In the present case, it cannot be ruled as a matter of law that the statement in issue could not be understood in a factual and defamatory sense by a considerable and respectable class in the community. Had the defendant written of the plaintiff that he was "the only newscaster in town in need of a course in remedial speaking," the statement would fall clearly within the realm of opinion and ideas, protected in order to advance society's interest in "uninhibited, robust, and wide-open" debate on public issues. New York Times Co. v. Sullivan, 376 U.S. at 270.

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But the statement here is cast in terms of a factual assertion that Myers is "the only newscaster in town who is enrolled" (emphasis supplied) in such a course, and it would not be "impossible" (Greenbelt Coop. Publishing Assn. v. Bresler, 398 U.S. at 14), farfetched or unreasonable for a considerable number of readers to believe that the plaintiff is in fact taking some sort of remedial speech training, a factual assertion which substantiates the defendant's opinion of the plaintiff as the "worst" sports announcer in Boston. The published words, if understood in a factual sense, as we think they could be, are particularly disparaging to one engaged in the plaintiff's occupation of news and sports announcing, since they impute to him the lack of skills necessary for the adequate performance of his trade. Such an imputation is defamatory in that it tends to injure the plaintiff in his profession. See Buckley v. Littell, 539 F.2d at 894-897; 50 Am. Jur. 2d, Libel and Slander Sections 104, 106 (1970); 1 Harper & James, Torts Section 5.12 (1956); Restatement (Second) of Torts Sections 573, 580A (1977). Nor is it clear from the context that the statement could not reasonably be regarded by ordinary readers as a factual assertion. While the "Best and Worst Sports" item includes some obvioiusly humorous comments, it also includes apparently serious and straightforward appraisals in several categories.

The defendant's argument opposing this conclusion is that there is only one reasonable interpretation of the challenged language: it is, in essence, humor. As such, the argument goes, it is merely an amplification of the defendant's opinion that Myers is the "worst" sports announcer in Boston, and can only be read in context as a humorous jibe or as rhetorical hyperbole. [Note 1] We recognize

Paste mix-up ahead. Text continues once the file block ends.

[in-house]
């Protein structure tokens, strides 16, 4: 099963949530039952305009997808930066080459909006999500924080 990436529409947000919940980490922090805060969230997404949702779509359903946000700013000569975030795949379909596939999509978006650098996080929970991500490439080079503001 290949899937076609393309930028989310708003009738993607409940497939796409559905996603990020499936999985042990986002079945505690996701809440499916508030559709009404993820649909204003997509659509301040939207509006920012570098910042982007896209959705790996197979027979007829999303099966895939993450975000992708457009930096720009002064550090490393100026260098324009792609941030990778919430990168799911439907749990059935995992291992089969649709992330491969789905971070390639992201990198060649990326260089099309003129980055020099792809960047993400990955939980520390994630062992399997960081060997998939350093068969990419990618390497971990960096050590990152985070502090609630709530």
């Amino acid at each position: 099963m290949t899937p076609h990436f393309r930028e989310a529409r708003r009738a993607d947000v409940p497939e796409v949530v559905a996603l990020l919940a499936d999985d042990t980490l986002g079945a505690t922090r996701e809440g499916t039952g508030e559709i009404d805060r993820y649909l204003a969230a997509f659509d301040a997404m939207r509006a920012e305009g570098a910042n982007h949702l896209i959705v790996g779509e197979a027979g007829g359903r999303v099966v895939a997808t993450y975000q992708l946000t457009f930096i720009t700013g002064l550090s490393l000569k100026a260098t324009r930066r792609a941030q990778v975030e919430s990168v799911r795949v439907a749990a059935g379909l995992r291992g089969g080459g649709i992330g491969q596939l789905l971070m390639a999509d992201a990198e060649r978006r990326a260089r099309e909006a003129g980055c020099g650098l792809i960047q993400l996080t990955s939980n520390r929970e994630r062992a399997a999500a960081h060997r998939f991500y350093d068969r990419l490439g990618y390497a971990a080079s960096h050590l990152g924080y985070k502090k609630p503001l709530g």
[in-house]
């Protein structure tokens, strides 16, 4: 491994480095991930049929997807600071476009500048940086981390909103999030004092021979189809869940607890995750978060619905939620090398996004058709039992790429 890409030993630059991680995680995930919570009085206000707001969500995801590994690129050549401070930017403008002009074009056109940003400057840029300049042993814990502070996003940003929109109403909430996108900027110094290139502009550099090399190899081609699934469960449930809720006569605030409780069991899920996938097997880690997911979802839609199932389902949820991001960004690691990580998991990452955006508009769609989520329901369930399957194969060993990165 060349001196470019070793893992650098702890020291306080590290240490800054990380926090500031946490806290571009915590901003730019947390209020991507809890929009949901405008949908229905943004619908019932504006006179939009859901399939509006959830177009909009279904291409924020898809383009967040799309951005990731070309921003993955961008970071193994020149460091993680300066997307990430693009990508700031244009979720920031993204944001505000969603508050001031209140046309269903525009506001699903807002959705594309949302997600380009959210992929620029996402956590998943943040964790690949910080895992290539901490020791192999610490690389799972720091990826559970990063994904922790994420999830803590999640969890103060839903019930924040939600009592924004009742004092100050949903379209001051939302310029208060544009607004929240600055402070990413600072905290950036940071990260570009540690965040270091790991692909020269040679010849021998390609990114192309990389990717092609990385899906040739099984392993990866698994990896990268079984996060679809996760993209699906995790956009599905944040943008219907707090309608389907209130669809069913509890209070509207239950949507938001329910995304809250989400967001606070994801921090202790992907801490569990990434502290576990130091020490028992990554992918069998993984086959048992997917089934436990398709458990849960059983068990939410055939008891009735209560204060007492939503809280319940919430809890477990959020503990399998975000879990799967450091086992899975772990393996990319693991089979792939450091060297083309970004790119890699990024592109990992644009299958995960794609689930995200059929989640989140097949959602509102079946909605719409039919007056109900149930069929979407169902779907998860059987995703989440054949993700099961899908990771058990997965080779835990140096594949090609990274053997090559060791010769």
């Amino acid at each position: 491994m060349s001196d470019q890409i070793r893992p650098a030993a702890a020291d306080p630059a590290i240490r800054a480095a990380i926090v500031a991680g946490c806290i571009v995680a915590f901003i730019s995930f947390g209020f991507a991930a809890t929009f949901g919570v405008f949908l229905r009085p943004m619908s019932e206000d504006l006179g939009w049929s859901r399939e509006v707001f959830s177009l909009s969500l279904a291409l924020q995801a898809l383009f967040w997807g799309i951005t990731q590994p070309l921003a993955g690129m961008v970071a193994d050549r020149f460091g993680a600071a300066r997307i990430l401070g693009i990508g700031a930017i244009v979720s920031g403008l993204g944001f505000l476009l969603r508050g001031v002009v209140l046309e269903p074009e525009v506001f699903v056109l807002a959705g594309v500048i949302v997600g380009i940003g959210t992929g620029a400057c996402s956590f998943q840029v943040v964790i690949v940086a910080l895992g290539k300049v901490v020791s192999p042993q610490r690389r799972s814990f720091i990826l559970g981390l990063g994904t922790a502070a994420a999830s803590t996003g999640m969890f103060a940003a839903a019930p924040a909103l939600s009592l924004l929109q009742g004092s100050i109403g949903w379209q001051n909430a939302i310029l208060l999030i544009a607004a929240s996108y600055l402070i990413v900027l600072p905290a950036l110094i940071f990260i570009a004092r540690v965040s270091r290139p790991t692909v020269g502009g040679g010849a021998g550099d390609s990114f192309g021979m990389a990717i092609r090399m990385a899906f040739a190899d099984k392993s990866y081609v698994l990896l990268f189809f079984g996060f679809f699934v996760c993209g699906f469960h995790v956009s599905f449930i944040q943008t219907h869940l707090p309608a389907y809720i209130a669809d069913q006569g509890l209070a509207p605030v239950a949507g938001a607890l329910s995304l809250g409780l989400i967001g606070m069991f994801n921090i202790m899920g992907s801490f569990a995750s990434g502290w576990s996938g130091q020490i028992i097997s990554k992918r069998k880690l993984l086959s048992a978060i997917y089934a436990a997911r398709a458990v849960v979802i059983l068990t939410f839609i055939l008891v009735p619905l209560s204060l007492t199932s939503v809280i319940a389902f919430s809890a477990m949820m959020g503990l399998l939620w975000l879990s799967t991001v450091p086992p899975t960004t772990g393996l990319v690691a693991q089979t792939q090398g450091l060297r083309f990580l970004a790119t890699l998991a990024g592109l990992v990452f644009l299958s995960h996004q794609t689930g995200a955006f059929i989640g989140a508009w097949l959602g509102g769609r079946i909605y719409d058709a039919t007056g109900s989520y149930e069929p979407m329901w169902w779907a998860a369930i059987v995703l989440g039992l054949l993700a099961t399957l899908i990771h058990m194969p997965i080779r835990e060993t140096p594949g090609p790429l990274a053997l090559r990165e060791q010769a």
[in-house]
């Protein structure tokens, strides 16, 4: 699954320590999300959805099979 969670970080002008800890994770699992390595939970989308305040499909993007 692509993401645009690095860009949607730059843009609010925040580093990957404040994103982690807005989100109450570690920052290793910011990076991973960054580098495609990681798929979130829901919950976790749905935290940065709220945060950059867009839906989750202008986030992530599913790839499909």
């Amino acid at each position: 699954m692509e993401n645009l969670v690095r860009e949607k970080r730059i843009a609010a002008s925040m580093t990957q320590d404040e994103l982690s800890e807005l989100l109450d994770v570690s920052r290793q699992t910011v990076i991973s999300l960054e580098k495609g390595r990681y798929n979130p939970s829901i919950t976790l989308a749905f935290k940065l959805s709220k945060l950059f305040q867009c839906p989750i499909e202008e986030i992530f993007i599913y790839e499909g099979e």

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the humorous aspect of the statement regarding Myers as it may be read by some readers. This aspect may be obvious to some. It may be missed by others. The problem we perceive, and the problem we face in this case, is that a humorous statement may appear to present a statement of fact to readers who fail to recognize an implication of irony. Where a humorous statement clearly expresses an opinion, it can be held nonlibelous as a matter of law. See Yorty v. Chandler, 13 Cal. App. 3d 467 (1970), in which the court held that a political cartoon, portraying the mayor of Los Angeles as a candidate for a straight jacket for believing himself qualified for national office, was not reasonably susceptible to a literal interpretation that he was in fact deranged. As the court observed, "The genius of a well-conceived political cartoon lies in its ability to communicate . . . a statement of editorial opinion . . . ." Id. at 471. But where, as here, a purportedly humorous statement is reasonably susceptible to a factual or literal interpretation, we believe a legally cognizable claim in libel has been made out. Hence, the motion to dismiss should not have been allowed. As was cogently stated in Donoghue v. Hayes, Hayes R. 265, 266 (Ir. Exch. 1831), "If a man in jest conveys a serious imputation, he jests at his peril." The judgment and the order allowing the motion to dismiss are reversed.